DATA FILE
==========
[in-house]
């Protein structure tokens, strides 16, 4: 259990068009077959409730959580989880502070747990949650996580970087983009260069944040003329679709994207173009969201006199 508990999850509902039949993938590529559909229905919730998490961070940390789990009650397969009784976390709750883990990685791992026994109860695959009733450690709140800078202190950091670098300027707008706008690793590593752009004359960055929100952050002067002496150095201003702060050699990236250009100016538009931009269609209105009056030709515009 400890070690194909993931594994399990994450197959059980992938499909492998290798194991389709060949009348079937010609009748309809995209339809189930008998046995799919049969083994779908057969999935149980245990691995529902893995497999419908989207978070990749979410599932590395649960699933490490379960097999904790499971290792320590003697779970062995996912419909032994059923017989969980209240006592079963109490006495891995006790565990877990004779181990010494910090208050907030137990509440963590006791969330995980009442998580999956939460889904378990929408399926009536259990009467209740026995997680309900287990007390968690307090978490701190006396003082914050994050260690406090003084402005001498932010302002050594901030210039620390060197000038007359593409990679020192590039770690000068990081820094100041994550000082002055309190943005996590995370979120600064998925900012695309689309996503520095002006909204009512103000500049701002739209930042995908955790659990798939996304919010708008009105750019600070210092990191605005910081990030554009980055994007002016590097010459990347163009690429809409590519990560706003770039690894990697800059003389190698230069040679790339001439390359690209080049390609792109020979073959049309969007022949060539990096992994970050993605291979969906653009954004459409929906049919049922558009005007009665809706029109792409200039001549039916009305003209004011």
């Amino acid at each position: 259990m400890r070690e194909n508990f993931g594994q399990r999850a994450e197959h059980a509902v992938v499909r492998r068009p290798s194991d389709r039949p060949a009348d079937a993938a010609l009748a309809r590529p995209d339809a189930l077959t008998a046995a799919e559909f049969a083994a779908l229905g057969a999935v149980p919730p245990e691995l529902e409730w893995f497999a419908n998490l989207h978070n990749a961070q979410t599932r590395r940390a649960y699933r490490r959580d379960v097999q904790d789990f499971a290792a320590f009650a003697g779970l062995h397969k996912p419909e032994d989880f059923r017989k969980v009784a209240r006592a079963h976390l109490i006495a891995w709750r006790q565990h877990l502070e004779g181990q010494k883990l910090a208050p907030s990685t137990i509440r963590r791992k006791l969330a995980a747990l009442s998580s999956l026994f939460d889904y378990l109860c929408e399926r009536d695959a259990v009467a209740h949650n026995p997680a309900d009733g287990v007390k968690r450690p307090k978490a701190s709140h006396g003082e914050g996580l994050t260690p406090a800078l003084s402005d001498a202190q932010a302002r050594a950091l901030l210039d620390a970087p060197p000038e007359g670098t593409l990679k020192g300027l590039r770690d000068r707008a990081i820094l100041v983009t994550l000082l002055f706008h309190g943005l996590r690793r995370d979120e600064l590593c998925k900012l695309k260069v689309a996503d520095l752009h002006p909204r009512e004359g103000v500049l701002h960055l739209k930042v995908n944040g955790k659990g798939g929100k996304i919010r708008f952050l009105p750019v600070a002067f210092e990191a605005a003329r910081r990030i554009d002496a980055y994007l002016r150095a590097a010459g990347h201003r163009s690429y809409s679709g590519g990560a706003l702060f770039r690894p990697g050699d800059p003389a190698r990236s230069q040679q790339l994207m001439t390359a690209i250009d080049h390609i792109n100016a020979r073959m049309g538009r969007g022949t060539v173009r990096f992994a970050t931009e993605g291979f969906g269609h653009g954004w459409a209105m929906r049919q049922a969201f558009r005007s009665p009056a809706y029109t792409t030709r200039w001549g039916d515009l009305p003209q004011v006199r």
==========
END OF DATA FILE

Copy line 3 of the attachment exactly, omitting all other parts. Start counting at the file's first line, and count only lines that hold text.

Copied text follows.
């Amino acid at each position: 259990m400890r070690e194909n508990f993931g594994q399990r999850a994450e197959h059980a509902v992938v499909r492998r068009p290798s194991d389709r039949p060949a009348d079937a993938a010609l009748a309809r590529p995209d339809a189930l077959t008998a046995a799919e559909f049969a083994a779908l229905g057969a999935v149980p919730p245990e691995l529902e409730w893995f497999a419908n998490l989207h978070n990749a961070q979410t599932r590395r940390a649960y699933r490490r959580d379960v097999q904790d789990f499971a290792a320590f009650a003697g779970l062995h397969k996912p419909e032994d989880f059923r017989k969980v009784a209240r006592a079963h976390l109490i006495a891995w709750r006790q565990h877990l502070e004779g181990q010494k883990l910090a208050p907030s990685t137990i509440r963590r791992k006791l969330a995980a747990l009442s998580s999956l026994f939460d889904y378990l109860c929408e399926r009536d695959a259990v009467a209740h949650n026995p997680a309900d009733g287990v007390k968690r450690p307090k978490a701190s709140h006396g003082e914050g996580l994050t260690p406090a800078l003084s402005d001498a202190q932010a302002r050594a950091l901030l210039d620390a970087p060197p000038e007359g670098t593409l990679k020192g300027l590039r770690d000068r707008a990081i820094l100041v983009t994550l000082l002055f706008h309190g943005l996590r690793r995370d979120e600064l590593c998925k900012l695309k260069v689309a996503d520095l752009h002006p909204r009512e004359g103000v500049l701002h960055l739209k930042v995908n944040g955790k659990g798939g929100k996304i919010r708008f952050l009105p750019v600070a002067f210092e990191a605005a003329r910081r990030i554009d002496a980055y994007l002016r150095a590097a010459g990347h201003r163009s690429y809409s679709g590519g990560a706003l702060f770039r690894p990697g050699d800059p003389a190698r990236s230069q040679q790339l994207m001439t390359a690209i250009d080049h390609i792109n100016a020979r073959m049309g538009r969007g022949t060539v173009r990096f992994a970050t931009e993605g291979f969906g269609h653009g954004w459409a209105m929906r049919q049922a969201f558009r005007s009665p009056a809706y029109t792409t030709r200039w001549g039916d515009l009305p003209q004011v006199r």